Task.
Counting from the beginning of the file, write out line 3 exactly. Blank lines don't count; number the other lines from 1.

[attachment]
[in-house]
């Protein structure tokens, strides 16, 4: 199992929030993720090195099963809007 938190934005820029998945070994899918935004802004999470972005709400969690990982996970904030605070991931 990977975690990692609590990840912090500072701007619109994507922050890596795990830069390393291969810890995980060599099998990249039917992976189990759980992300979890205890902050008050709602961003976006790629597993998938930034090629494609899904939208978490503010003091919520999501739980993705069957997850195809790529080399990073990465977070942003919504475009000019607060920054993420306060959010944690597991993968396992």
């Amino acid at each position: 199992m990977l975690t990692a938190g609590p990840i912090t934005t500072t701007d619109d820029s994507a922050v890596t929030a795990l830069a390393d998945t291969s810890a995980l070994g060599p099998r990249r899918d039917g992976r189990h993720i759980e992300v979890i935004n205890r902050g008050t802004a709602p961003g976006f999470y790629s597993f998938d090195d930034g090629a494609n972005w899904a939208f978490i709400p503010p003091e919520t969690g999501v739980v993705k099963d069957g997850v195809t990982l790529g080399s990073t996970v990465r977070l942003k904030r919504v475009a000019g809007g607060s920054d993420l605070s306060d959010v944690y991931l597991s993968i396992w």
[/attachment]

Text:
């Amino acid at each position: 199992m990977l975690t990692a938190g609590p990840i912090t934005t500072t701007d619109d820029s994507a922050v890596t929030a795990l830069a390393d998945t291969s810890a995980l070994g060599p099998r990249r899918d039917g992976r189990h993720i759980e992300v979890i935004n205890r902050g008050t802004a709602p961003g976006f999470y790629s597993f998938d090195d930034g090629a494609n972005w899904a939208f978490i709400p503010p003091e919520t969690g999501v739980v993705k099963d069957g997850v195809t990982l790529g080399s990073t996970v990465r977070l942003k904030r919504v475009a000019g809007g607060s920054d993420l605070s306060d959010v944690y991931l597991s993968i396992w």